The figurative sense of the word has origins in mechanics comparable to figurative uses of steamroller or battering ram to mean something overwhelming. Its ground in social behavior is similar to that of bandwagon, but with overtones of devotional sacrifice. Its British English meaning of a large heavy truck or articulated lorry dates from the second half of the twentieth century.
The word is derived from the Sanskrit/Odia Jagannātha (Devanagari जगन्नाथ, Odia ଜଗନ୍ନାଥ) "world-lord", combining jagata ("world") and natha ("lord"), which is one of the names of Krishna found in the Sanskrit epics.
The English loanword juggernaut in the sense of "a huge wagon bearing an image of a Hindu god" is from the seventeenth century, inspired by the Jagannatha Temple in Puri, Odisha (Orissa), which has the Ratha Yatra ("chariot procession"), an annual procession of chariots carrying the murtis (statues) of Jagannātha, Subhadrā, and Balabhadra.
The first European description of this festival is found in a thirteenth-century account by the Franciscan monk and missionary Odoric of Pordenone, who describes Hindus, as a religious sacrifice, casting themselves under the wheels of these huge chariots and being crushed to death. Odoric's description was later taken up and elaborated upon in the popular fourteenth-century Travels of John Mandeville. Others have suggested more prosaically that the deaths, if any, were accidental and caused by the press of the crowd and the general commotion.
The term is used in Charles Dickens's The Life and Adventures of Martin Chuzzlewit, published in 1844, to describe the love-lorn sentiments of Mr. Augustus Moddle, the 'youngest gentleman' at Mrs. Todgers's: "He often informed Mrs. Togders that the sun had set upon him; that the billows had rolled over him; that the Car of Juggernaut had crushed him; and also that the deadly Upass tree of Java had blighted him."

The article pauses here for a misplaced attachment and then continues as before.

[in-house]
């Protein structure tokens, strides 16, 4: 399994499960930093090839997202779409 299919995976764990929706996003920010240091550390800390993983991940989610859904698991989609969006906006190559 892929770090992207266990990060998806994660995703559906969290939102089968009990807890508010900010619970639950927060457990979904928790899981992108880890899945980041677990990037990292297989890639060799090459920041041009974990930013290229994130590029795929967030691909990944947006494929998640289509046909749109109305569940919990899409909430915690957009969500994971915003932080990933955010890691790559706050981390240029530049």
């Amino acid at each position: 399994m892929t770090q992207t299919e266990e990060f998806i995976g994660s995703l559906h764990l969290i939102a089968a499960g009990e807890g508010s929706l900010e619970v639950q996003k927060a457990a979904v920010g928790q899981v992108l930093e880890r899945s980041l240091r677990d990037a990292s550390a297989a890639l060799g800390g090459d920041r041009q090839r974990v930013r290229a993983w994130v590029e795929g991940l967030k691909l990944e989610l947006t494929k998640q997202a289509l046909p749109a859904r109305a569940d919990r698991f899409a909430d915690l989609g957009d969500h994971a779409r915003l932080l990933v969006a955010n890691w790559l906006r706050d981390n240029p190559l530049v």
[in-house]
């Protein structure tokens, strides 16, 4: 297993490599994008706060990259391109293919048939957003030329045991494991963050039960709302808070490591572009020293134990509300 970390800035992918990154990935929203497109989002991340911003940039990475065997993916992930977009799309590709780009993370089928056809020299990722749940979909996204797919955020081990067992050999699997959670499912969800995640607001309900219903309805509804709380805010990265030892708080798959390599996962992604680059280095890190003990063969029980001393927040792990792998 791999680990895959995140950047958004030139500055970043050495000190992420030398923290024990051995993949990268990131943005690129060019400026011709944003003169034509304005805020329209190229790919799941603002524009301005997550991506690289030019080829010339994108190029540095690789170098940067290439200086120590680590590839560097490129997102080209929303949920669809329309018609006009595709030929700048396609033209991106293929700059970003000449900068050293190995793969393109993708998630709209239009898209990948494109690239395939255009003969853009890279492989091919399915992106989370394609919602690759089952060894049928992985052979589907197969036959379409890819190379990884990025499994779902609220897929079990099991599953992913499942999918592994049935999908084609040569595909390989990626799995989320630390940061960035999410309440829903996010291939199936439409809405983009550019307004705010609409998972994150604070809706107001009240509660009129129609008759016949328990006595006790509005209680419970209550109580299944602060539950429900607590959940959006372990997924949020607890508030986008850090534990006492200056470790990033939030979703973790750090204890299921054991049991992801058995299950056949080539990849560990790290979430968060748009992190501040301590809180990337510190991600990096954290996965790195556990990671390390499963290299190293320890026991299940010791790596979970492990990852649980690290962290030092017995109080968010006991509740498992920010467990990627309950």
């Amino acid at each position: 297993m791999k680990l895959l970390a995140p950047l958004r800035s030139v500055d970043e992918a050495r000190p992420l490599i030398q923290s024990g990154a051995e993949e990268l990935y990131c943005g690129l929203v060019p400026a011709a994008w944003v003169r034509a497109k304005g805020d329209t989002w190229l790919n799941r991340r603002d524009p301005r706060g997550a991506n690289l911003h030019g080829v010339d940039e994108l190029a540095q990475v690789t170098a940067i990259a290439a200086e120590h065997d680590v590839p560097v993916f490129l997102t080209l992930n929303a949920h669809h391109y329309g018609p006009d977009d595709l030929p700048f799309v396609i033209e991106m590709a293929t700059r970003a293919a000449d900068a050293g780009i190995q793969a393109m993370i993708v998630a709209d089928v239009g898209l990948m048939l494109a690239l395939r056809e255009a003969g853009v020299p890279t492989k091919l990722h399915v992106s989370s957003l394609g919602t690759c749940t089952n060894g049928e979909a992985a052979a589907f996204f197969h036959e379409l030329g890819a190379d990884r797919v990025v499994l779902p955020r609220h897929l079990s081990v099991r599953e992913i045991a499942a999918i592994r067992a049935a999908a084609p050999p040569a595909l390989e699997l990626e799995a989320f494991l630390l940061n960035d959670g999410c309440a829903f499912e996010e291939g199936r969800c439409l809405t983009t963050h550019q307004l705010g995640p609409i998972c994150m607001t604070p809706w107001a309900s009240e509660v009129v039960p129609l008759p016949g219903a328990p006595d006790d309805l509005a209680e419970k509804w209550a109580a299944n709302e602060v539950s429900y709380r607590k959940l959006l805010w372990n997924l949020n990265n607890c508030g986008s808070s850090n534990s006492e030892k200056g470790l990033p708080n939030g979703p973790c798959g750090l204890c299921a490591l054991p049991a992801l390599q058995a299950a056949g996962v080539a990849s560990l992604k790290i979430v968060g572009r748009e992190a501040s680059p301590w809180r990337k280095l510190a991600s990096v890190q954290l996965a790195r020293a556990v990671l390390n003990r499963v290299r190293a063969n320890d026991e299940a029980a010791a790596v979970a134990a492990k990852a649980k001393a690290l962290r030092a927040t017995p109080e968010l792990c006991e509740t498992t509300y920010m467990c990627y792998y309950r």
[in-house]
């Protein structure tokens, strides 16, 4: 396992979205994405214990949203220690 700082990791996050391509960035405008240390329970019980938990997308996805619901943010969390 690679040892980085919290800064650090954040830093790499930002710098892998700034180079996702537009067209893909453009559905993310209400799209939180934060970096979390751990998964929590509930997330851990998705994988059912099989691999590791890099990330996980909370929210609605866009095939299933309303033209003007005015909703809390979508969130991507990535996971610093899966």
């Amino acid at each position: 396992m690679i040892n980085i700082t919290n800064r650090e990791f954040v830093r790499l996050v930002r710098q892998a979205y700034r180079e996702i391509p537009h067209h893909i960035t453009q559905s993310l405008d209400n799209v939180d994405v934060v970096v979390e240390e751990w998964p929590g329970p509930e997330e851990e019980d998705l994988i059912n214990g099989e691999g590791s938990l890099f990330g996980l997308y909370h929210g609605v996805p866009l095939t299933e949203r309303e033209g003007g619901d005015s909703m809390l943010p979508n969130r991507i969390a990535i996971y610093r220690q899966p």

The figurative sense of the English word, with the idea of "something that demands blind devotion or merciless sacrifice" became common in the mid-nineteenth century. For example, it was used to describe the out-of-control character Hyde in Robert Louis Stevenson's The Strange Case of Dr. Jekyll and Mr. Hyde. Other notable writers to have used the word this way range from H. G. Wells and Longfellow to Joe Klein. Bill Wilson in Twelve Steps and Twelve Traditions of Alcoholics Anonymous describes "self-sufficiency" in society at large as being a "bone-crushing juggernaut whose final achievement is ruin". To the contrary, Mark Twain (autobiography, vol 2), describes Juggernaut as the kindest of gods. Any pretensions to rank or caste do not exist within its temple.
Many speakers and writers apply the term to a large machine, or collectively to a team or group of people working together (such as a highly successful sports team or corporation), or even a growing political movement led by a charismatic leader—and it often bears an association with being crushingly destructive.
- Jones, Daniel (2003) , Peter Roach; James Hartmann; Jane Setter (eds.), English Pronouncing Dictionary, Cambridge: Cambridge University Press, ISBN 3-12-539683-2
- "Definition of Juggernaut". Merriam-Webster. Retrieved 7 April 2013.
- "Juggernaut". Oxford English Dictionary (3rd ed.). Oxford University Press. September 2005. (Subscription or UK public library membership required.)
- "djuggernaut". Dictionary.com.
- Folker Reichert, Asien und Europa im Mittelalter, p. 353.
- Rath Yatra: The Chariot Festival of Puri, India
- Jane Lilienfeld "Review of Thomas Reed's The Transforming Draught: Jekyll and Hyde, Robert Louis Stevenson and the Victorian Alcohol debate", Victorian Studies, Vol. 50 Issue 1, 2007.
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